‘To Paradise’ takes readers to, well, paradise

The cover of Hanya Yanagihara's third novel, "To Paradise," featuring a young man on a black background.
Hanya Yanagihara’s latest novel, a follow-up to 2015’s critically acclaimed and cult-followed “A Little Life,” polarized critics and readers. (Photo courtesy of Penguin Random House)

Few authors possess a gift for storytelling like Hanya Yanagihara — her writing ranges in multitudes, flowing with a lyricism that can coddle your heart in its palm one second and mutilate it within its grip the next. In other words, her novels are an emotional rollercoaster not for the faint of heart nor literary adrenaline celibates.   

It sounds melodramatic, but reading is believing in the case of a Yanagihara novel. Her debut novel and anthropological testament “The People in the Trees” introduced her as a magazine editor and author who does not shy away from experimental story structure. She crafted the novel like a pseudo-memoir, unreliably narrated by a scientist who discovers an anti-aging elixir on a remote island and consequently instigates the West’s colonization of its Indigenous community. 

Yanagihara’s third novel, “To Paradise,” released last month to widespread anticipation. Like her debut novel, “To Paradise” reiterates themes such as colonialism and an unconventional story structure, with three different novellas composing one book. However, the novel holds its own as a poignant, incomparable Yanagihara novel.  

“To Paradise” takes the reader through three generations of America, spanning from a parallel dimensional 19th century to the 20th century at the height of the AIDS epidemic to a dystopian 21st century ridden by rapidly evolving viruses. Themes of class, race, longing, disability and intergenerational relations lace them together, along with reincarnations of main characters in each of the three stories. 

In its first story, “Washington Square,” Yanagihara imagines an alternate post-Civil War America with normalized homosexuality and arranged marriages. The protagonist, David, grapples with his suffocating family legacy and finding a suitable husband in New York, or the “Free States.” When his grandfather finally arranges a marriage for him, he simultaneously meets and falls in love with a less wealthy man.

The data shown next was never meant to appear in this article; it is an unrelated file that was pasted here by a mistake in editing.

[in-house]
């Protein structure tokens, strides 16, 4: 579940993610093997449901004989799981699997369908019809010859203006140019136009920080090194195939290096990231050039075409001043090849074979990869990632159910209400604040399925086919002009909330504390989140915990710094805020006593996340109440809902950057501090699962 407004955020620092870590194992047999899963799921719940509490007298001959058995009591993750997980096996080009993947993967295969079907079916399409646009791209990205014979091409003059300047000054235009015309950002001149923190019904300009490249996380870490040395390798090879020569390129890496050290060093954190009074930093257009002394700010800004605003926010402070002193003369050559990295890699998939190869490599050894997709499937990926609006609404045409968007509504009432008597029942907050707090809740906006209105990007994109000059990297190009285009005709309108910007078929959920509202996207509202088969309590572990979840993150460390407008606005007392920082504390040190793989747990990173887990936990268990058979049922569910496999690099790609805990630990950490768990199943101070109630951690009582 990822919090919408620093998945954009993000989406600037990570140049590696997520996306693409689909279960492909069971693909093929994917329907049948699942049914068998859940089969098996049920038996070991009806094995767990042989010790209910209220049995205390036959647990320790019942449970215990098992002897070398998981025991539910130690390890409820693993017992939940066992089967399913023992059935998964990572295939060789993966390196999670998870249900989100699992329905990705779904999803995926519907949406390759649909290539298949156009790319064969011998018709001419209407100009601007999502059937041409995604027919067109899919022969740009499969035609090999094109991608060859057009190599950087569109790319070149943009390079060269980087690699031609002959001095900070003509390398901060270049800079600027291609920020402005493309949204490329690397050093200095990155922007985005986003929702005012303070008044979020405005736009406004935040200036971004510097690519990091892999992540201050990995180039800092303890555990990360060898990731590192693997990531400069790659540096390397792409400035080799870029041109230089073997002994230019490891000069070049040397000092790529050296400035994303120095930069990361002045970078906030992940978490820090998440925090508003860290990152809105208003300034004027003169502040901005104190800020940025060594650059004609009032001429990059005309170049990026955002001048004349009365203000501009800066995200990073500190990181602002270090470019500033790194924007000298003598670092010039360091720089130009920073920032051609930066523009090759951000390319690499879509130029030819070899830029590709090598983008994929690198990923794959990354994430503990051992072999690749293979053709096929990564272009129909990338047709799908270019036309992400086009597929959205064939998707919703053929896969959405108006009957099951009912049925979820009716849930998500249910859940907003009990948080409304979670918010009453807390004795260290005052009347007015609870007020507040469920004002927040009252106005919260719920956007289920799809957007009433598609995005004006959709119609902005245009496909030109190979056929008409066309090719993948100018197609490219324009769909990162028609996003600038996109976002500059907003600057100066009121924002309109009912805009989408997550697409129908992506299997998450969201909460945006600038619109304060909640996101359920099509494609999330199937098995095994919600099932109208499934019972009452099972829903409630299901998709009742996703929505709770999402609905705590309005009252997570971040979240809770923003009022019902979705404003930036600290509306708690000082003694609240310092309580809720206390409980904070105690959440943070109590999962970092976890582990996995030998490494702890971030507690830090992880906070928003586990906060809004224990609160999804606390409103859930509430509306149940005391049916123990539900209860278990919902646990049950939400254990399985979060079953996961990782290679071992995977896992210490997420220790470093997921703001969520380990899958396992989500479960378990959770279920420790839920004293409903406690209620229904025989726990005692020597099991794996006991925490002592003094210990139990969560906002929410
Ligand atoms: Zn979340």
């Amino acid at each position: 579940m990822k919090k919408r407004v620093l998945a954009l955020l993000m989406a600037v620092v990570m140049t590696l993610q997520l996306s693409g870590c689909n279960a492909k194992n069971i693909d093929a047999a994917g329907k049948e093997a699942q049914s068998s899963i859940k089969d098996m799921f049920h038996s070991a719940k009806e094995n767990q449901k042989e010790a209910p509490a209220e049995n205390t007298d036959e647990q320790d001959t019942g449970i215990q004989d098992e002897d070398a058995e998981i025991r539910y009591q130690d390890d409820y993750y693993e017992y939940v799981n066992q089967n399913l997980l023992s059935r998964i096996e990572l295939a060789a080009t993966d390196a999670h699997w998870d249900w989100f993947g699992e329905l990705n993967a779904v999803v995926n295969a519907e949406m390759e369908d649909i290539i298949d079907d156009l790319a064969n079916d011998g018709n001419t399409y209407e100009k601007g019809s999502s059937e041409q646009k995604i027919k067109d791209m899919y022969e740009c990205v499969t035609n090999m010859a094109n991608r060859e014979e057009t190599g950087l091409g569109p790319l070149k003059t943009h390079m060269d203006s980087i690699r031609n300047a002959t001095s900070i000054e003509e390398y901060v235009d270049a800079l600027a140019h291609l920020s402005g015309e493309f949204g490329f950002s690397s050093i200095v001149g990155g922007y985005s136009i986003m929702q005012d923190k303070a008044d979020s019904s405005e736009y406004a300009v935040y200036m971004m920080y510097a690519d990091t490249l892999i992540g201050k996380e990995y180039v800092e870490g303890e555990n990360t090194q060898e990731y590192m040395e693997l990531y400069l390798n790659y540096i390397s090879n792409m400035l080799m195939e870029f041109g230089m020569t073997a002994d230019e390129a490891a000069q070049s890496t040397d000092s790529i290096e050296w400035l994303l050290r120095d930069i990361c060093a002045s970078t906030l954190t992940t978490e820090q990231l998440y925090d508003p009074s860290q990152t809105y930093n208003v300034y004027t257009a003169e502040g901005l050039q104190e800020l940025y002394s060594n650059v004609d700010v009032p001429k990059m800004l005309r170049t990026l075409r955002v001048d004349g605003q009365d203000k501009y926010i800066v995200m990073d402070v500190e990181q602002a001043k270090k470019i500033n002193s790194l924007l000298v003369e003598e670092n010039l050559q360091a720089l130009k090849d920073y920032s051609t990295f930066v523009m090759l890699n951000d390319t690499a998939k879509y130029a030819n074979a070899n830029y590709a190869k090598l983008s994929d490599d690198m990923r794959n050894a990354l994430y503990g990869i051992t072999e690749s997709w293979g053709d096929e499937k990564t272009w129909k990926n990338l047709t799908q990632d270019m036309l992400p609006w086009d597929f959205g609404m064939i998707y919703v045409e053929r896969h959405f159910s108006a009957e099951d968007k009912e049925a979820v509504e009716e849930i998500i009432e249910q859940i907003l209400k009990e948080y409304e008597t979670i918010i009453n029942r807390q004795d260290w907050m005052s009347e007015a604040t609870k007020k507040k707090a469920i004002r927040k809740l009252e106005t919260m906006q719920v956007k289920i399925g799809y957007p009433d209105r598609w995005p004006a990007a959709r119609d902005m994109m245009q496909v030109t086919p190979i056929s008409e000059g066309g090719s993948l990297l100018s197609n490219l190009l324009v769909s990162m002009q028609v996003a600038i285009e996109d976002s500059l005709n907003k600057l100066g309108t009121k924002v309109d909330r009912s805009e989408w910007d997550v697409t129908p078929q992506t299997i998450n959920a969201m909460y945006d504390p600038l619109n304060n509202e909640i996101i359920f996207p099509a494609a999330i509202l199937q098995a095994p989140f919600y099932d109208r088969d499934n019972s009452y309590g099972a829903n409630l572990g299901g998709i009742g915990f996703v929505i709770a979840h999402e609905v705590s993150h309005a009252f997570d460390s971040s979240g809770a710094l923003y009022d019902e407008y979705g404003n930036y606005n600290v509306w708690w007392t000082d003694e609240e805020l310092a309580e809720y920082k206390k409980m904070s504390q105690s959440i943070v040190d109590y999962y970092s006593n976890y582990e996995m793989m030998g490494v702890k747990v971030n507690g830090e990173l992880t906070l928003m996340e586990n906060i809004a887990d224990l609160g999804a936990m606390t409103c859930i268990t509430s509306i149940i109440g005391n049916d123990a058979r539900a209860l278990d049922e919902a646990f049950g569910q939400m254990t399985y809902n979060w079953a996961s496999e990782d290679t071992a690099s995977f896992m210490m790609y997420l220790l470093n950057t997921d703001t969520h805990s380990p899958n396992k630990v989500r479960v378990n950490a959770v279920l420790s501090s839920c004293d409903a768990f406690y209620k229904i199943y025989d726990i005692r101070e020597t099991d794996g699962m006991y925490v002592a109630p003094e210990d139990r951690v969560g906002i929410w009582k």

David then finds himself face-to-face with a rather seen-it-before qualm: Does he settle for the older, renowned Massachusetts farmer, or does he risk his family’s reputation for his star-crossed lover? Although it promotes a romance trope on its surface, Yanagihara laces perplexity into it: paradise is subjective, and achieving it is not as simple as “following one’s destiny,” but instead involves waging sacrifices and one’s moral compass.  

The middle story, “Lipo-Wao-Nahele,” fast forwards to the pinnacle of America’s AIDS epidemic. Our protagonist, David, shifts to a young, New York transplant from Hawaii. The novella’s first half chronicles his coming to terms with his partner and his community of older, gay men diagnosed with HIV and AIDS.

The second half chronicles a letter from David’s father who recounts their tormented relationship on a plantation in Hawaii and what ultimately drove them apart. Ultimately, the novella revisits this idea of subjective freedom and how it can bring people together — or tear them apart. 

The concluding and longest story, “Zone Eight,” depicts a dystopian America in 2093, half a century after a flurry of viruses swept across the nation and decimated its population. At first glance, the reader may think “Not another story about a pandemic, have we not had enough?” 

However, Yanagihara positions the epidemics as a backdrop against a story of our new David’s coming of age, his turmoil with his fathers, his involvement in an insurgency and the birth of his daughter. In a parallel storyline 20 years later, his daughter navigates the totalitarian society with a disability after nearly dying from one of the viruses as a baby. A stunning conclusion to a monstrosity of a novel, “Zone Eight” leaves readers struggling with an existential question: Is paradise even feasible after all?  

After its release, however, the novel polarized critics and readers — many commending the novel for its daring concept matter and others panning it for its incoherence and as a lackluster follow-up to “A Little Life,” a 2015 National Book Awards finalist. 

The two novels maintain significant similarities — they both portray Yanagihara’s masterful control of her prose and unreal understanding of the human condition, which allows her to construct a psychological realism so vivid that the reader finds themselves losing track of time while wandering through its characters’ psyches. In “To Paradise,” the emotional investment that drove readers in “A Little Life” persists.  

But they also contain their differences. “A Little Life” borders a 21st-century Shakespearean tragedy on steroids. Its artistry was not only a surreal task for Yanagihara to execute, but also a near-impossible art for the reader to enjoy unless they could handle insanely triggering topics, such as physical, verbal and sexual assault, suicide and self-harm. On the other hand, “To Paradise” shines in a new light through a less traumatic, more idiosyncratic lens, which readers should not hesitate trying on for size.   

We can appreciate another addition to Yanagihara’s transcendent collection, but we must not pit her rarities — standalone masterpieces in and of themselves — against each other. “To Paradise” is far from lackluster; instead, it is a triumph of literature that, despite challenging our concept of freedom, certainly succeeds in taking readers to its own literary paradise.